How COVID-19 reshaped my student finances

The pandemic is the time to save

COVID-19 has disrupted student work.
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In the middle of March, I lost three jobs in the span of 24 hours. One moment I was employed and living comfortably, hanging out with my friends near St.Patrick’s day—in the next, I was living through one of the most bizarre events I could’ve ever thought possible, my world uprooted. 
 
I know that I’m far from alone in my financial struggles caused by the pandemic. Throughout the summer months, I watched my friends struggle alongside me—even my family was affected when my father lost his job unexpectedly. 
 
No one’s life has escaped the pandemic unscathed. COVID-19 has altered everyone’s aspirations and forced people to re-evaluate their life plans. 
 
At the beginning of 2020, I wasn’t planning on returning to Queen’s for a fifth year. I was set to graduate and wanted to start saving money to put towards my dream of moving abroad. But when COVID-19 hit Canada, I found myself going  down a path I never planned on taking. 
 
I decided that, in the grand scheme of things, taking a fifth year wasn’t a bad idea. In the midst of a global economic crisis, being in school is one of the financially safest places I could be. I cannot stress enough how grateful I am for the creation and distribution of CERB and CESB—even for someone like me who’s worked nonstop since I was 16 years old, I still wasn’t financially prepared to lose my sources of income so suddenly.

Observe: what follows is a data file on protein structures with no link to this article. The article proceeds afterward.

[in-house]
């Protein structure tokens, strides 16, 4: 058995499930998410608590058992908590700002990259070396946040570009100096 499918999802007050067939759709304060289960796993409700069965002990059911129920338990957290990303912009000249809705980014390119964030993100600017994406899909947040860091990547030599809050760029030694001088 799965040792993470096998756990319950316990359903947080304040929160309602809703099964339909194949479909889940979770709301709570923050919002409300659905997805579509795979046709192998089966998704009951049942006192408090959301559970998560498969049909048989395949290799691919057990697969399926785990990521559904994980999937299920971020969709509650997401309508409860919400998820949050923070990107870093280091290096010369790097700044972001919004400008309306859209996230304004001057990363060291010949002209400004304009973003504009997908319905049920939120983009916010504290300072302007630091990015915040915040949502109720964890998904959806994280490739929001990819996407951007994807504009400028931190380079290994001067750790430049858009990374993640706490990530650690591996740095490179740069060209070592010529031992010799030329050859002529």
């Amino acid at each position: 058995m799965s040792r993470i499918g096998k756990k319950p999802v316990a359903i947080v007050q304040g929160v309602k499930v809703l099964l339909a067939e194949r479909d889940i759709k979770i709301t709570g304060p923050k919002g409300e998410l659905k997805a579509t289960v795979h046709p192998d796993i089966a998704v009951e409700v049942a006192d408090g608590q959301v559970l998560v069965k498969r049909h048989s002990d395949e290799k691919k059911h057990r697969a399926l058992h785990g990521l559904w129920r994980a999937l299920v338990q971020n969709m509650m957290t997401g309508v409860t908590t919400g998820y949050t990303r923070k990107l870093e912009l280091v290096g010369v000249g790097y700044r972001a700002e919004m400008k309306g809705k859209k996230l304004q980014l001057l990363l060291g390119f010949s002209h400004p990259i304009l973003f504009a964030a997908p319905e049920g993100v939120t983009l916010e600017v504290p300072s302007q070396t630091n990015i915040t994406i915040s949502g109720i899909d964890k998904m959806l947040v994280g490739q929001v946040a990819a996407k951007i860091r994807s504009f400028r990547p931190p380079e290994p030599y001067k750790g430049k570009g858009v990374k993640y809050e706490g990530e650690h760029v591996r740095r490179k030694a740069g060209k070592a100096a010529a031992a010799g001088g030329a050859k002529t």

I can’t help but worry that come tax season, I will be heavily taxed because of CERB. I don’t think I am the only one who is conscious of the fact that the government’s support could come back to haunt me in the future. 
 
This is why I’m saving every single penny that I can—now more than ever. 
The pandemic has forced me to be more financially responsible, and the uncertainty of the future has been a strong motivator to start keeping a budget. As a student, it’s important that I prioritize basic needs over luxuries, especially now that, with strict provincial guidelines back in place, my employment is once again uncertain. This year, I even chose to forego student loans and opt to only accept grants through OSAP. 
 
These past few months have taught me the importance of balancing my funds. Keeping a social life can get expensive, but if there’s any silver lining to these strenuous times, it’s that my friends and I have discovered inexpensive and innovative ways to make the most out of life in the middle of a pandemic. 
 
After all, you can’t put a price on happiness—but you sure can budget it. 
 

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